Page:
is a disorder of lipoprotein metabolism, including lipoprotein overproduction
or deficiency. Dyslipidemias may be manifested by elevation of the
total cholesterol, the "bad" low-density lipoprotein (LDL)
cholesterol and the triglyceride concentrations and a decrease in
the "good" high-density lipoprotein (HDL) cholesterol
concentration in the blood.
Dyslipidemia comes under consideration in many situations including
diabetes, a common cause of lipidemia. For adults with diabetes,
it has been recommended that the levels of LDL, HDL, total cholesterol
and triglyceride be measured every year.
The most important cause of dyslipidemia is lifestyle with excessive
dietary intake of saturated fat and cholesterol.
Other common causes include diabetes mellitus, alcohol overuse,
chronic kidney disease, hypothyroidism, liver diseases and drugs.
Patients with type 2 diabetes are especially at risk of developing
Dyslipidemia itself usually have no symptoms but can lead to
symptomatic vascular disease, including coronary artery disease
and peripheral arterial disease.
cholesterol increases your risk of heart disease and heart attacks.
You can reduce cholesterol with medications, but if you'd rather
make lifestyle changes to reduce cholesterol, you can try these
five healthy lifestyle changes. If you're already taking medications,
these changes can also improve their cholesterol lowering effect.
some extra pounds even just a few contributes to high cholesterol.
So losing as little as 5 to 10 pounds (about 2 to 5 kilograms)
can help reduce cholesterol levels. Start by taking an honest
look at your eating habits and daily routine.
If you eat when you're bored or frustrated, take a walk instead.
If you pick up fast food for lunch every day, pack something
healthier from home.
If you're sitting in front of the television, try munching on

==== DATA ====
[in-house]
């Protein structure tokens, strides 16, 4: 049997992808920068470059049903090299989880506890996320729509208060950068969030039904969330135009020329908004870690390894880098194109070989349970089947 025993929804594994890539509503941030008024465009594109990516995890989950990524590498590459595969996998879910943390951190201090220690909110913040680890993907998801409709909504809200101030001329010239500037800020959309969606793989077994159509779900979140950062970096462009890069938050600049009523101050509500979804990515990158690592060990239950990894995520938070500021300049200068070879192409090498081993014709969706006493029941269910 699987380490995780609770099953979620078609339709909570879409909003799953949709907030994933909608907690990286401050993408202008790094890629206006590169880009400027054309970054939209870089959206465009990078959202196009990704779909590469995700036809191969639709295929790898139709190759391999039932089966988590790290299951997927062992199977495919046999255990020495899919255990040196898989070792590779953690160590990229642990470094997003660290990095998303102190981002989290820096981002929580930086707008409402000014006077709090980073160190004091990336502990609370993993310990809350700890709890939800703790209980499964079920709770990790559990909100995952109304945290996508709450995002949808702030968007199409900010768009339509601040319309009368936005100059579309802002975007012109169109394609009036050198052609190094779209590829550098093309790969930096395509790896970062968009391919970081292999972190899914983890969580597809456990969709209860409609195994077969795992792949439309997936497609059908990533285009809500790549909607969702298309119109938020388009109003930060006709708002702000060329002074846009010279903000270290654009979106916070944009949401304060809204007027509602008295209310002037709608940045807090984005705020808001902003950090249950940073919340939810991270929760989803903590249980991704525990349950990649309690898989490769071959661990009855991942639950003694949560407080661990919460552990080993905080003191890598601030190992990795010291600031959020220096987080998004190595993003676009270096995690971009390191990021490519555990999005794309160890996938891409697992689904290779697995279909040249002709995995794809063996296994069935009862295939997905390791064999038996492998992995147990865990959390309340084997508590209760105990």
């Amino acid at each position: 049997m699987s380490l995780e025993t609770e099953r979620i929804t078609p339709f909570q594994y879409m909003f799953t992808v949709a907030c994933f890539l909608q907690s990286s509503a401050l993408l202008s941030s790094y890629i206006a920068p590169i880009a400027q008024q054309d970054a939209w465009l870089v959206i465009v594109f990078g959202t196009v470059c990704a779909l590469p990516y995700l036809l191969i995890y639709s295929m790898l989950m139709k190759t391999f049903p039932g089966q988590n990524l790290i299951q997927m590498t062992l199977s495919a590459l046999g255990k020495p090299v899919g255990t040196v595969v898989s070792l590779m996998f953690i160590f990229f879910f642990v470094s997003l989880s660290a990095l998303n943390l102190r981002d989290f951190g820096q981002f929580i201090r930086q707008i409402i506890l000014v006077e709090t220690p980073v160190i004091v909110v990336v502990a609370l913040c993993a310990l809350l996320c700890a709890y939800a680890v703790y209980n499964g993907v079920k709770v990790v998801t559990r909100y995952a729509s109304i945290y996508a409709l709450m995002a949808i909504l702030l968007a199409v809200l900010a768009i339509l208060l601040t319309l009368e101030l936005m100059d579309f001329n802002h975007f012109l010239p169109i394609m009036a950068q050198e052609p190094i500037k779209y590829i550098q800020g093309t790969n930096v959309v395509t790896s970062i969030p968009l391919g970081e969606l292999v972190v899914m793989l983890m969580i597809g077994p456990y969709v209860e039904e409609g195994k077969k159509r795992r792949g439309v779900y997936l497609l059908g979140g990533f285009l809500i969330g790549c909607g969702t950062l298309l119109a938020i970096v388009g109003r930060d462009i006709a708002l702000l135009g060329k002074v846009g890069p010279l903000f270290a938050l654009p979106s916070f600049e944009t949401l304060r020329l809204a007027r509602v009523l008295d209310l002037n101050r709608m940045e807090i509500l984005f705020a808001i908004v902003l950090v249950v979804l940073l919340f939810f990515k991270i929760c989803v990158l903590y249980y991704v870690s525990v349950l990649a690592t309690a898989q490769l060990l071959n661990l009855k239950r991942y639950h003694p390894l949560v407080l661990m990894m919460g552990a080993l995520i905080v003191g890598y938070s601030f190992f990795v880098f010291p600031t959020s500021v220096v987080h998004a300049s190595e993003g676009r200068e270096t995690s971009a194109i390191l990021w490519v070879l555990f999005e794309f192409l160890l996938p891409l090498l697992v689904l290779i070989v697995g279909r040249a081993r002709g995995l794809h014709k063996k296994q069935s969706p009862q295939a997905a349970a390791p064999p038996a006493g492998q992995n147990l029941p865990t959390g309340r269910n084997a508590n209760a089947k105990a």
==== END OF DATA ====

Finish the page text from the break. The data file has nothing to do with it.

carrot sticks instead of potato chips as you watch.
Look for ways to incorporate more activity into your daily routine,
such as using the stairs instead of taking the elevator.
Eat heart healthy foods.
if you have years of unhealthy eating under your belt, making
a few changes in your diet can reduce cholesterol and improve
your heart health.
Choose healthier fats. Saturated fats, found in red meat and
dairy products, raise your total cholesterol and low-density
lipoprotein (LDL) cholesterol, the "bad" cholesterol.
Instead, Choose Leaner Cuts of meat, low-fat dairy and monounsaturated
fats found in olive, peanut and canola oils for a healthier
Eliminate Tran’s fats. Tran’s fat can be found in
fried foods and many commercial baked products, such as cookies,
crackers and snack cakes.
Limit the cholesterol in your food. Aim for no more than 300
milligrams (mg) of cholesterol a day less than 200 mg if you
have heart disease. The most concentrated sources of cholesterol
include Organ Meat, egg yolks and whole milk products.
Select whole grains. Various nutrients found in whole grains
promote heart health. Choose whole-grain breads, whole wheat
pasta, whole wheat flour and brown rice.
up on fruits and vegetables. Fruits and vegetables are rich
in dietary fiber, which can help lower cholesterol. Snack on
seasonal fruits. If you prefer dried fruit to fresh fruit, limit
yourself to no more than a handful (about an ounce or two).
Dried fruit tends to have more calories than does fresh fruit.
Exercise on most days of the week.
you're overweight or not, exercise can reduce cholesterol. Better
yet, moderate physical activity can help raise high density lipoprotein
(HDL) cholesterol, the "good" cholesterol. With your
doctor's OK, work up to 30 to 60 minutes of exercise a day. Just
be sure that you can keep up the changes you decide to make. Consider:
Taking a brisk daily walk during your lunch hour.
Riding your bike to work.
Playing a favorite sport.
To stay motivated, find an exercise buddy or join an exercise
you smoke, stop. Quitting
can improve your HDL cholesterol level. And the benefits don't
end there. Just 20 minutes after quitting, your blood pressure
decreases. Within 24 hours, your risk of a heart attack decreases.
Within one year, your risk of heart disease is half that of a
smoker. Within 15 years, your risk of heart disease is similar
to someone who never smoked.
Drink alcohol only in moderation.
use of alcohol has been linked with higher levels of HDL cholesterol
but the benefits aren't strong enough to recommend alcohol
for anyone who doesn't already drink.
too much alcohol can lead to serious health problems, including
high blood pressure, heart failure and stroke.
healthy lifestyle changes aren't enough to lower cholesterol levels.
Make sure the changes you choose to make are ones that you can continue,
and don't be disappointed if you don't see results immediately.
If your doctor recommends medication to help lower your cholesterol,
take it as prescribed, but continue your lifestyle changes.